Correct me if i am wrong. In the video, it is explained that the loss function should be a minimum. Now, it is also said that when y = 1, loss function = - log y_hat. To minimize this function, we want the value of y_hat to be largest (closest to 1) because the negative sign will make it smallest as possible. But my question here is that the negative sign simply represents the direction of difference between the actual and predicted. So if we have y_hat close to 1, then our loss function will be approximately -1. But this is bad no? because we want our loss to be 0 not -1. Because in this case 0 < -1

Let say Y_{hat} is 0.99 and Y is 1. So, what is the value of log(0.99)? Itâ€™s a negative value, so, the cost value will be `-(negative value) = positive value`

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I donâ€™t think this statement is true. Negative sign do not represent the direction.

Right! The point is that our \hat{y} values are between 0 and 1. Take a look at the graph of the natural log function and youâ€™ll see that it is negative for the domain (0, 1). The range of the function on that domain is (-\infty, 0). So we need to multiply by -1 to get a positive value for the cross entropy loss.

Hereâ€™s a nice explanation from Raymond of cross entropy loss.

It probably comes from learning physics.

In physics this statement is actually true, the sign of a number such as force, speed, acceleration etc, represents the direction it pulls/push/accelerate.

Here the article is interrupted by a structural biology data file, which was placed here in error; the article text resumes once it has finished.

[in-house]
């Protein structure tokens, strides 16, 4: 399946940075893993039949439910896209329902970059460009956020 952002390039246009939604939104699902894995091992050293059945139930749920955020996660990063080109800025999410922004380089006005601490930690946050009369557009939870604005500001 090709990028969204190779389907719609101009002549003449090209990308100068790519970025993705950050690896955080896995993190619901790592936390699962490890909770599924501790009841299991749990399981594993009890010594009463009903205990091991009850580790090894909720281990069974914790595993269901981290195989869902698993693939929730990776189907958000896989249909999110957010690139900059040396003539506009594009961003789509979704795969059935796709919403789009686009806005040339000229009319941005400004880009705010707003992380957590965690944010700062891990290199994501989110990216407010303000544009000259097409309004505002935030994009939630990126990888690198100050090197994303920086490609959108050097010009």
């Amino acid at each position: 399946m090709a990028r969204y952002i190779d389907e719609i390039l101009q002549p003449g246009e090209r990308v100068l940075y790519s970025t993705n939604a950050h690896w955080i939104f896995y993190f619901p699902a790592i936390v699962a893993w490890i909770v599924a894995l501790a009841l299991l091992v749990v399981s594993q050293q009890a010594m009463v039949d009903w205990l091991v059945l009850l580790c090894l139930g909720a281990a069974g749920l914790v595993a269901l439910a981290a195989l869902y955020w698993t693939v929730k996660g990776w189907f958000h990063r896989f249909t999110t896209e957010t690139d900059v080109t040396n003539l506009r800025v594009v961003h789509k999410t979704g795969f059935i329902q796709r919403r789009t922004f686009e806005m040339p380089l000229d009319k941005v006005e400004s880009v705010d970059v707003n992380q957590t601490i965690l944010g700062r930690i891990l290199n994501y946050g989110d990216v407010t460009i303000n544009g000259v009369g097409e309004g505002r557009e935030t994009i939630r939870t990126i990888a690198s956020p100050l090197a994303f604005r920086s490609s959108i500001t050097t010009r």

But the equivalent of â€śforceâ€ť in this instance is the *derivative* of the cost, right? So in that case, the direction is expressed by the sign. But just the cost is always positive.

lets try to break this down. The loss function is computed on a single data point with y_hat i.e the predicted outcome and y i.e the actual outcome. Suppose the model fits perfectly on a data point, i.e if y = 1(as we know y can only be 1 or 0), and y_hat is also approximately 1, then the loss function: - (ylog(y_hat) + (1-y)log(1-y_hat)) also known as the binary cross entropy function becomes 0. The same case is also true if both y and y_hat are 0.

So, the value of 0, is the best ideal value that we want for the loss function correct? We would want to tune our parameters in such a way that they yield 0 loss or close to 0 loss.

Yes, that sounds correct.

Ok i understand it now. I plotted the graph of log and then it became apparent to me. For a moment i forgot that the value of y_hat cannot exceed 1. And when it reaches 1(in the case that y is also 1), the loss function becomes 0. Thanks community!